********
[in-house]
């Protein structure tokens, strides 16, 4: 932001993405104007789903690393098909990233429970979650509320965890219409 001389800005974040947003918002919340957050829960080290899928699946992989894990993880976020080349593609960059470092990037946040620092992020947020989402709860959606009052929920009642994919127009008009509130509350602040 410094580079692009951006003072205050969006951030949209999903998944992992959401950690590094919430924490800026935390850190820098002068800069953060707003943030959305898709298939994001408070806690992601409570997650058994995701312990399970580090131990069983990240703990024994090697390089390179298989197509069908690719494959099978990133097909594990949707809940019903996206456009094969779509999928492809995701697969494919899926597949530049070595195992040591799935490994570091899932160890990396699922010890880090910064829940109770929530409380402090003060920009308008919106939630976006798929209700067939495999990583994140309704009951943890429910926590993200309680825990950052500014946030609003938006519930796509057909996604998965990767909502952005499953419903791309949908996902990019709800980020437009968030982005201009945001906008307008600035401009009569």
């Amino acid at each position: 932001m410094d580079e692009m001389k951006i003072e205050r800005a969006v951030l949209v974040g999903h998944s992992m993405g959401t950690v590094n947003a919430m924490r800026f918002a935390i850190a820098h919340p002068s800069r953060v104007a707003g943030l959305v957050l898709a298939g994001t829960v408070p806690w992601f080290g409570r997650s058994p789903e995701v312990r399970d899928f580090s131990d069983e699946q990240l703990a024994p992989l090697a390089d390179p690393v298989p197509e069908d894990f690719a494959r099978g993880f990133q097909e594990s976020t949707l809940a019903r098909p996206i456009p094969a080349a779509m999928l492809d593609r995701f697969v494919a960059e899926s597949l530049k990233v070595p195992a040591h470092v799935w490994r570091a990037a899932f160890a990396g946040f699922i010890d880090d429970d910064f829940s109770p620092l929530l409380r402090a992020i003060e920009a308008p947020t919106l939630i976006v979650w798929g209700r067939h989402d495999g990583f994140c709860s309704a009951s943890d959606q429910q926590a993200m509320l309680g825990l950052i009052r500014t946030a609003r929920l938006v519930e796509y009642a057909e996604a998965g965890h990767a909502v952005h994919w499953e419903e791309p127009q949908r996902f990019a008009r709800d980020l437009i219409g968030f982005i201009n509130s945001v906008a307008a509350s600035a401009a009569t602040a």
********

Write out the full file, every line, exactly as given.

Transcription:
[in-house]
């Protein structure tokens, strides 16, 4: 932001993405104007789903690393098909990233429970979650509320965890219409 001389800005974040947003918002919340957050829960080290899928699946992989894990993880976020080349593609960059470092990037946040620092992020947020989402709860959606009052929920009642994919127009008009509130509350602040 410094580079692009951006003072205050969006951030949209999903998944992992959401950690590094919430924490800026935390850190820098002068800069953060707003943030959305898709298939994001408070806690992601409570997650058994995701312990399970580090131990069983990240703990024994090697390089390179298989197509069908690719494959099978990133097909594990949707809940019903996206456009094969779509999928492809995701697969494919899926597949530049070595195992040591799935490994570091899932160890990396699922010890880090910064829940109770929530409380402090003060920009308008919106939630976006798929209700067939495999990583994140309704009951943890429910926590993200309680825990950052500014946030609003938006519930796509057909996604998965990767909502952005499953419903791309949908996902990019709800980020437009968030982005201009945001906008307008600035401009009569």
């Amino acid at each position: 932001m410094d580079e692009m001389k951006i003072e205050r800005a969006v951030l949209v974040g999903h998944s992992m993405g959401t950690v590094n947003a919430m924490r800026f918002a935390i850190a820098h919340p002068s800069r953060v104007a707003g943030l959305v957050l898709a298939g994001t829960v408070p806690w992601f080290g409570r997650s058994p789903e995701v312990r399970d899928f580090s131990d069983e699946q990240l703990a024994p992989l090697a390089d390179p690393v298989p197509e069908d894990f690719a494959r099978g993880f990133q097909e594990s976020t949707l809940a019903r098909p996206i456009p094969a080349a779509m999928l492809d593609r995701f697969v494919a960059e899926s597949l530049k990233v070595p195992a040591h470092v799935w490994r570091a990037a899932f160890a990396g946040f699922i010890d880090d429970d910064f829940s109770p620092l929530l409380r402090a992020i003060e920009a308008p947020t919106l939630i976006v979650w798929g209700r067939h989402d495999g990583f994140c709860s309704a009951s943890d959606q429910q926590a993200m509320l309680g825990l950052i009052r500014t946030a609003r929920l938006v519930e796509y009642a057909e996604a998965g965890h990767a909502v952005h994919w499953e419903e791309p127009q949908r996902f990019a008009r709800d980020l437009i219409g968030f982005i201009n509130s945001v906008a307008a509350s600035a401009a009569t602040a």